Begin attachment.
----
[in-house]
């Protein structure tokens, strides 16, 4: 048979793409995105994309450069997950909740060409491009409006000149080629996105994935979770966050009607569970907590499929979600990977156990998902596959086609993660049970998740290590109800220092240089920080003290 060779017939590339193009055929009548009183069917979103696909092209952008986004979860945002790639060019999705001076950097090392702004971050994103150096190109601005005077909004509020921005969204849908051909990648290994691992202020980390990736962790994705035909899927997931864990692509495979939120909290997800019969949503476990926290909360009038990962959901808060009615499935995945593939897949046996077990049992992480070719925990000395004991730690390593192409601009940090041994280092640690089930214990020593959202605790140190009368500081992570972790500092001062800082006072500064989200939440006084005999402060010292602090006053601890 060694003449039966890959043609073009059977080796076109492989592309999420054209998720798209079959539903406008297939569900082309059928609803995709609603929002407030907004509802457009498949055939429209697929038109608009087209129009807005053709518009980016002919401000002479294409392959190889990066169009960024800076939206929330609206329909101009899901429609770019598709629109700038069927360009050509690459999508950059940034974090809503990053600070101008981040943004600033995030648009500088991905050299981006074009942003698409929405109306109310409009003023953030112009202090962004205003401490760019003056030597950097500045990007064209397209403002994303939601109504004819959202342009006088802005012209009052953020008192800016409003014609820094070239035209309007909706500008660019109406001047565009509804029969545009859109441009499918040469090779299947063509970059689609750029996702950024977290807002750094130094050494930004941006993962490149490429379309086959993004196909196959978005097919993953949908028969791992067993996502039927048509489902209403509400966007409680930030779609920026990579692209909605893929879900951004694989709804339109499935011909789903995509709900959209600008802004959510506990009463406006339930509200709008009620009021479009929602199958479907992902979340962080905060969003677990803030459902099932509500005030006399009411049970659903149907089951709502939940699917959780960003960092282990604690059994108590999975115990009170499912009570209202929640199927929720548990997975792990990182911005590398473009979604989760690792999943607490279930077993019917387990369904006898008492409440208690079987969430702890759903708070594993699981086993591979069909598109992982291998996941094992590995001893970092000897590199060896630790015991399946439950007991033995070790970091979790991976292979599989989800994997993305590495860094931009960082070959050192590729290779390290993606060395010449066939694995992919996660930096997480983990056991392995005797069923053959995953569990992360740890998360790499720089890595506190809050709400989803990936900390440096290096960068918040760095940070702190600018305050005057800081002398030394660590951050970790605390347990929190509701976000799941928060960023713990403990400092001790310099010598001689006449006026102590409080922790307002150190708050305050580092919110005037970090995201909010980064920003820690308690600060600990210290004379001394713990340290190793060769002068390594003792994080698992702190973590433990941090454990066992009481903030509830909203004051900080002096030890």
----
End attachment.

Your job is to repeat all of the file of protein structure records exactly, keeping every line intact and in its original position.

[in-house]
């Protein structure tokens, strides 16, 4: 048979793409995105994309450069997950909740060409491009409006000149080629996105994935979770966050009607569970907590499929979600990977156990998902596959086609993660049970998740290590109800220092240089920080003290 060779017939590339193009055929009548009183069917979103696909092209952008986004979860945002790639060019999705001076950097090392702004971050994103150096190109601005005077909004509020921005969204849908051909990648290994691992202020980390990736962790994705035909899927997931864990692509495979939120909290997800019969949503476990926290909360009038990962959901808060009615499935995945593939897949046996077990049992992480070719925990000395004991730690390593192409601009940090041994280092640690089930214990020593959202605790140190009368500081992570972790500092001062800082006072500064989200939440006084005999402060010292602090006053601890 060694003449039966890959043609073009059977080796076109492989592309999420054209998720798209079959539903406008297939569900082309059928609803995709609603929002407030907004509802457009498949055939429209697929038109608009087209129009807005053709518009980016002919401000002479294409392959190889990066169009960024800076939206929330609206329909101009899901429609770019598709629109700038069927360009050509690459999508950059940034974090809503990053600070101008981040943004600033995030648009500088991905050299981006074009942003698409929405109306109310409009003023953030112009202090962004205003401490760019003056030597950097500045990007064209397209403002994303939601109504004819959202342009006088802005012209009052953020008192800016409003014609820094070239035209309007909706500008660019109406001047565009509804029969545009859109441009499918040469090779299947063509970059689609750029996702950024977290807002750094130094050494930004941006993962490149490429379309086959993004196909196959978005097919993953949908028969791992067993996502039927048509489902209403509400966007409680930030779609920026990579692209909605893929879900951004694989709804339109499935011909789903995509709900959209600008802004959510506990009463406006339930509200709008009620009021479009929602199958479907992902979340962080905060969003677990803030459902099932509500005030006399009411049970659903149907089951709502939940699917959780960003960092282990604690059994108590999975115990009170499912009570209202929640199927929720548990997975792990990182911005590398473009979604989760690792999943607490279930077993019917387990369904006898008492409440208690079987969430702890759903708070594993699981086993591979069909598109992982291998996941094992590995001893970092000897590199060896630790015991399946439950007991033995070790970091979790991976292979599989989800994997993305590495860094931009960082070959050192590729290779390290993606060395010449066939694995992919996660930096997480983990056991392995005797069923053959995953569990992360740890998360790499720089890595506190809050709400989803990936900390440096290096960068918040760095940070702190600018305050005057800081002398030394660590951050970790605390347990929190509701976000799941928060960023713990403990400092001790310099010598001689006449006026102590409080922790307002150190708050305050580092919110005037970090995201909010980064920003820690308690600060600990210290004379001394713990340290190793060769002068390594003792994080698992702190973590433990941090454990066992009481903030509830909203004051900080002096030890």